Demand and supply curves in political markets: understanding the problem of public goods and why governments fail them

Produced by: 
The World Bank
Available from: 
October 2017
Paper author(s): 
Stuti Khemani
Politics and Economy

This paper brings the economic tools of demand and supply curves to better understand how political markets shape the selection of government policies. It does so to tackle a problem at the intersection of political science and economics: government failure to pursue policies on the basis of sound technical evidence. Too often, the leaders who wield policy-making power within governments deliberately and knowingly ignore sound technical advice, or are unable to pursue it despite the best of intentions, because of political constraints. The paper shows how the prevailing dominant explanation for suboptimal policies and weak institutions, of special interest and elite capture, can be understood as the selection of a point on the political demand curve by oligopolistic political competition. Further, it shows how elite capture is only one of many possible outcomes, and is endogenous to preferences and beliefs in society. Preferences in society for public goods (or the lack thereof), and beliefs about how others are behaving in the public sector, are the primitive or fundamental elements driving the shapes of political demand and supply curves and thence the selection of public policies and institutions. This framework highlights the need for future research to understand where political preferences and beliefs come from, which is essential to the design of institutions that address problems of public goods.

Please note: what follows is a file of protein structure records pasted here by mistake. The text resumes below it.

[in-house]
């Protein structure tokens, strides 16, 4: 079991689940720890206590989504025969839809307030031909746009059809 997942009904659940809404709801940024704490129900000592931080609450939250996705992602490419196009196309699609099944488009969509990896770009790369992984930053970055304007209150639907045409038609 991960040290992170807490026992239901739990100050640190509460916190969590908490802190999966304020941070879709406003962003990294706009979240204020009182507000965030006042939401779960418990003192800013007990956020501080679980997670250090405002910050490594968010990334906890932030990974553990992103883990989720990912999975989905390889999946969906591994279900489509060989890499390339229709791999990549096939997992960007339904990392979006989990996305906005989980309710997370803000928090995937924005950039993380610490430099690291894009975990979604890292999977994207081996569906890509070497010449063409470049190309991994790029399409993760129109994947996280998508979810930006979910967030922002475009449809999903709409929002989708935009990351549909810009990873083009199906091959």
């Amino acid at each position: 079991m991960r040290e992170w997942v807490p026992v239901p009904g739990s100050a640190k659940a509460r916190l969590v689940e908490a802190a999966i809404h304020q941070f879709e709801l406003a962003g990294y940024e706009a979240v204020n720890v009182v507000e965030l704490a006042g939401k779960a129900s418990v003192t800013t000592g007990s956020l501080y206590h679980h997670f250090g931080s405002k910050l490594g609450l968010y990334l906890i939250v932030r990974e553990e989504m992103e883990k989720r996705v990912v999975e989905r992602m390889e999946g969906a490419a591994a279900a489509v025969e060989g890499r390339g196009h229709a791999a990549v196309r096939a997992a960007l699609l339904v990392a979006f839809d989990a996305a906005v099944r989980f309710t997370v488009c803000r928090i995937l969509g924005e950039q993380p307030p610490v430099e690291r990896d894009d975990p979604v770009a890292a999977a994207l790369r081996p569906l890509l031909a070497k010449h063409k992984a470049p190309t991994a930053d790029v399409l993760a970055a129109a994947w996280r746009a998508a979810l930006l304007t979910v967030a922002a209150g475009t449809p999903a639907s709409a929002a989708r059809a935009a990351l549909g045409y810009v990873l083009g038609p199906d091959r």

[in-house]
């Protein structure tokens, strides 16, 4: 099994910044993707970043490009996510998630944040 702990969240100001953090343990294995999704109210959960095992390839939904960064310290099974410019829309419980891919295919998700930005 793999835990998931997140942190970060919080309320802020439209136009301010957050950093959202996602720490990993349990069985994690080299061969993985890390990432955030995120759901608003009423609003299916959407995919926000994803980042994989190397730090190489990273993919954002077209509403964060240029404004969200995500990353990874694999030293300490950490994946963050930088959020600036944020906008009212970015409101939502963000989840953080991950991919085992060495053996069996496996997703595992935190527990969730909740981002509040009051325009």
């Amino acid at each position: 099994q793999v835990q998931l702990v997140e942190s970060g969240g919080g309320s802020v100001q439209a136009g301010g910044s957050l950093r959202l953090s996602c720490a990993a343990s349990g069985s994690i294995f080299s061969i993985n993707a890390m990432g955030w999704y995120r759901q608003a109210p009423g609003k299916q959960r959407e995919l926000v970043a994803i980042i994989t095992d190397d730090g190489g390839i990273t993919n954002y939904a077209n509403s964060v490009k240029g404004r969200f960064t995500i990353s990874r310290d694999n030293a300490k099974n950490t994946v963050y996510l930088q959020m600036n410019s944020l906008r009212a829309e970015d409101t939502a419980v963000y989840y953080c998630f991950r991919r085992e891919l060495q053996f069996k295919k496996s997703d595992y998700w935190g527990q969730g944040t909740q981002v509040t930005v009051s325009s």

Research section: 
Latest Research
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